“Bringing on founders is key to fostering innovation,” said Don Harrison at the Startup Grind Global Conference. Don has been leading Google’s mergers & acquisitions team since January 2013, and he has an immense amount of experience with Google’s approach to acquiring companies, having presided over the acquisition of companies like Waze, Motorola and Admob.
Watch Don Harrison’s full talk on how Google runs mergers & acquisition proceedings with Mary Grove of Google for Entrepreneurs, with our highlights below.
Tales from the Negotiating Table
Asked about his favorite story from negotiating an acquisition, Don reminisces about his experience with AdMob: at the time, Apple was their main competitor for acquiring the company. At the eleventh hour of the negotiations, according to Don, Steve Jobs was incessantly calling AdMob’s founder Omar Hamoui on his cell phone. Shrewdly leveraging the situation, whenever the Google-AdMob negotiations reached an impasse, AdMob’s Omar played the trump card – simply holding up his phone – forcing Don to concede on every point.
But conceding to founders doesn’t seem to bother Don much. For him, the reciprocal benefits of bringing on smart teams are more than worth the costs. He explains Google’s approach simply: think big, act small, be patient.
Google’s vast resources allow the companies they bring on to tackle big problems and place big bets, but he believes that a small dedicated team is often the best way to move a product idea forward, and that it takes time and patience for those ideas to bear fruit.
How to Become Acquisition-Ready
Vision and focus are some of the most important qualities Don looks for in a company. “The main reason why we walk away from deals is what I call a dislocation,” says Don. “When founders sit down and sell their vision, we usually take that at face value, but M&A is an exhaustive process and by the end we know your company pretty well. If there’s a gap or dislocation between the vision you sold and the reality, that’s when things tend to fall through.”
Vision is important, but so is the team executing that vision, and Don looks for some very specific qualities in the founders he is considering bringing on at Google. “Personally, I believe that when I sit down with someone I wanna believe they’re a good generalist” he explains, continuing that “I want to hear them wrestle with problems, give good examples, demonstrate emergent intelligence, emergent leadership.”
Last, when asked for his best advice for entrepreneurs, Don says “find an idea you’re passionate about, focus on that idea, and just keep going”. When asked to comment on whether or not entrepreneurs should stay the course or consider taking an exit, Don jokes that “It’s my job to tell them to exit immediately, and to Google.” Nevertheless, he encourages founders who are experiencing a moment of traction to “put your head down and see where that can go” before looking for an exit.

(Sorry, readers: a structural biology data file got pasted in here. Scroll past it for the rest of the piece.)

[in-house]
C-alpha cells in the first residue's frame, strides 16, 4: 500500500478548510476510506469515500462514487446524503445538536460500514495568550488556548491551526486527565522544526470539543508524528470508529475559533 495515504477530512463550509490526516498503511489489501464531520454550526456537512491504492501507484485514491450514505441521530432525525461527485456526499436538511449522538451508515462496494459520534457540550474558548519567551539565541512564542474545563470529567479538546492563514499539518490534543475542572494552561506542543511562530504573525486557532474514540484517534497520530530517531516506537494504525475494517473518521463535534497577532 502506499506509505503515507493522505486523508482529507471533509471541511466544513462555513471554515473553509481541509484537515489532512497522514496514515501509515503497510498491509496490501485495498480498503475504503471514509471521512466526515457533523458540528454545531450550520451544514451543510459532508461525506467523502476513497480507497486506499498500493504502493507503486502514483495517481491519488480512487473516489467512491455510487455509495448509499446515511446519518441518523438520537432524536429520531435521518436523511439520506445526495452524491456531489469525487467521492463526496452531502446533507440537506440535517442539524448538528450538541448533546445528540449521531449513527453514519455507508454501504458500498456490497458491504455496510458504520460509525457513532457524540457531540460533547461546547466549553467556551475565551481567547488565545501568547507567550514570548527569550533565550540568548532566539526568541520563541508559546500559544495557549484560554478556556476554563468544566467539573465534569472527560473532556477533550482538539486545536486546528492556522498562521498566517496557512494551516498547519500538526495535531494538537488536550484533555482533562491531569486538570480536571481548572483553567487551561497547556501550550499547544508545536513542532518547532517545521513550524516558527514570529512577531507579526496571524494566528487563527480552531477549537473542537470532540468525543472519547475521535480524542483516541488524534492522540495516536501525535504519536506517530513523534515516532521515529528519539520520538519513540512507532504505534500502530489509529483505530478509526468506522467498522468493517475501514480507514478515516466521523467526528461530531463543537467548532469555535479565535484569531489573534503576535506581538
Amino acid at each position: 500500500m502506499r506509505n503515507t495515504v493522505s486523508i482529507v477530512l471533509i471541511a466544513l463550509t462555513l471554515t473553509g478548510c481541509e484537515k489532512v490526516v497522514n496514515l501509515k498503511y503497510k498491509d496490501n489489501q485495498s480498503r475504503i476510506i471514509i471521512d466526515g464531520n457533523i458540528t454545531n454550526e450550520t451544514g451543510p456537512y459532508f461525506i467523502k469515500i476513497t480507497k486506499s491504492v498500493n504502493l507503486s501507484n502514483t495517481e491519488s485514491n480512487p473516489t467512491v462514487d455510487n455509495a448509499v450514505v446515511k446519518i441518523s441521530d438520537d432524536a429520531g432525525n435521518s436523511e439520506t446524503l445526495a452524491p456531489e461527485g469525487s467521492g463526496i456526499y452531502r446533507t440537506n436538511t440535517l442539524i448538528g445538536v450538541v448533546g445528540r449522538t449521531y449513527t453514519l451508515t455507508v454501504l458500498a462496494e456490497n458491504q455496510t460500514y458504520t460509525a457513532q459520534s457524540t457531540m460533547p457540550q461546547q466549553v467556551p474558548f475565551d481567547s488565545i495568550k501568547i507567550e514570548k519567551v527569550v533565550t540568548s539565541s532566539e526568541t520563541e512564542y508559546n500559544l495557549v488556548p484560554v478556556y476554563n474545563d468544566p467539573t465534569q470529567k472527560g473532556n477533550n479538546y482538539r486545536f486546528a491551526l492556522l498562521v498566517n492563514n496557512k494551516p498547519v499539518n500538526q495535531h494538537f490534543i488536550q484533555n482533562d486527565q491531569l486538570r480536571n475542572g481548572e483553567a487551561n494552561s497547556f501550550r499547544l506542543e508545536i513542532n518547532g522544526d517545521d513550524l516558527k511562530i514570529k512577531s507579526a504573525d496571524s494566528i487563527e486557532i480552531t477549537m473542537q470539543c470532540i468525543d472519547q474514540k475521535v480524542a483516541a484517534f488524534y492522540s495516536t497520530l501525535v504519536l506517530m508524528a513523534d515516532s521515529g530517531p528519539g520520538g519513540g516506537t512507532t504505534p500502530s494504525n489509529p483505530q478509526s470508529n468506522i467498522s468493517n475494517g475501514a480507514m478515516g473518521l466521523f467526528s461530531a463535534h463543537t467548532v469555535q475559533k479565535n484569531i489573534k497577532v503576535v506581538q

A Giant’s View of the World
It’s clear that Don shares some affinity with the traits he values most in founders: the word “generalist” definitely applies to the character of his talk. He had fascinating, thoughtful answers when prompted with extemporaneous topics:
“Uber is…” urged his adroit interviewer, Google’s Mary Grove.
“The future” came his immediate retort. “I think you’re starting to see how to rework our lives based on having powerful computers in our pockets, and Uber is an example of that.” Don then segued into a fascinating discussion of emerging technologies, from the promising applications of VR that he believes will revolutionize the way humans interact with computers, to Google DeepMind and the future of AI.
His answer to the lighter question “what book are you reading?” turned out to be equally substantive. “I’m reading the Mars trilogy”, he answers. “I’m involved with SpaceX and so I’m interested in the colonization of Mars.” As if to cement his generalist credentials, he adds with passion that “for literature, I read Salman Rushdie. Everyone should read Midnight’s Children, it’s just art in words”.
So for teams looking to get acquired by Google, the takeaway from Don’s talk seems to be that you ought to have a well-articulated vision and a strong ability to reason through a variety of problems.
And it can’t hurt to read up on your Salman Rushdie.
About The Author:
This post was originally written by Sachin Maini on Startup Grind, the global entrepreneurship community. Startup Grind is a Silicon Valley-based organization that educates and mentors entrepreneurs through monthly business events and speaking series in cities across the globe